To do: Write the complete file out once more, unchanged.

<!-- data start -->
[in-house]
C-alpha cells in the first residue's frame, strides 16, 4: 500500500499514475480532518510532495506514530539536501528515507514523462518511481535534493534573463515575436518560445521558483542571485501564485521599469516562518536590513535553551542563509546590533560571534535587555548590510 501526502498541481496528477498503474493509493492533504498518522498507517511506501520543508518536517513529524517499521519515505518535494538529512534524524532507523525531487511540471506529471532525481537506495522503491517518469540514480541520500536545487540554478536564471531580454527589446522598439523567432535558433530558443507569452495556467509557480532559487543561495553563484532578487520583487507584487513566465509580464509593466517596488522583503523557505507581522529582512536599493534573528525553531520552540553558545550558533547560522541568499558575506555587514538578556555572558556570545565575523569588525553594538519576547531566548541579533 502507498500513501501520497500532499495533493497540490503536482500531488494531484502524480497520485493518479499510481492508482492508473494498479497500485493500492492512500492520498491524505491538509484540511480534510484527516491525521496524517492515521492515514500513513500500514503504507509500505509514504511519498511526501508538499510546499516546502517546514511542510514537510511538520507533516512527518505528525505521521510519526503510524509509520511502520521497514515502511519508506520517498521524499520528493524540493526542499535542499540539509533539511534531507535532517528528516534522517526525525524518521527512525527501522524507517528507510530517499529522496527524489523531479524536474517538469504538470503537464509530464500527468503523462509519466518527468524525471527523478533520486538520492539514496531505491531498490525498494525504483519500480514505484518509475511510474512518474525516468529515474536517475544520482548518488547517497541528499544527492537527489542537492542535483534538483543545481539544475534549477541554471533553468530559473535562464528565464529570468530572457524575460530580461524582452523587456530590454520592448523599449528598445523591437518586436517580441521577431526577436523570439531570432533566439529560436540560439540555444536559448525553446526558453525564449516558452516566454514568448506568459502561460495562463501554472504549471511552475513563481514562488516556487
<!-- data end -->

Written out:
[in-house]
C-alpha cells in the first residue's frame, strides 16, 4: 500500500499514475480532518510532495506514530539536501528515507514523462518511481535534493534573463515575436518560445521558483542571485501564485521599469516562518536590513535553551542563509546590533560571534535587555548590510 501526502498541481496528477498503474493509493492533504498518522498507517511506501520543508518536517513529524517499521519515505518535494538529512534524524532507523525531487511540471506529471532525481537506495522503491517518469540514480541520500536545487540554478536564471531580454527589446522598439523567432535558433530558443507569452495556467509557480532559487543561495553563484532578487520583487507584487513566465509580464509593466517596488522583503523557505507581522529582512536599493534573528525553531520552540553558545550558533547560522541568499558575506555587514538578556555572558556570545565575523569588525553594538519576547531566548541579533 502507498500513501501520497500532499495533493497540490503536482500531488494531484502524480497520485493518479499510481492508482492508473494498479497500485493500492492512500492520498491524505491538509484540511480534510484527516491525521496524517492515521492515514500513513500500514503504507509500505509514504511519498511526501508538499510546499516546502517546514511542510514537510511538520507533516512527518505528525505521521510519526503510524509509520511502520521497514515502511519508506520517498521524499520528493524540493526542499535542499540539509533539511534531507535532517528528516534522517526525525524518521527512525527501522524507517528507510530517499529522496527524489523531479524536474517538469504538470503537464509530464500527468503523462509519466518527468524525471527523478533520486538520492539514496531505491531498490525498494525504483519500480514505484518509475511510474512518474525516468529515474536517475544520482548518488547517497541528499544527492537527489542537492542535483534538483543545481539544475534549477541554471533553468530559473535562464528565464529570468530572457524575460530580461524582452523587456530590454520592448523599449528598445523591437518586436517580441521577431526577436523570439531570432533566439529560436540560439540555444536559448525553446526558453525564449516558452516566454514568448506568459502561460495562463501554472504549471511552475513563481514562488516556487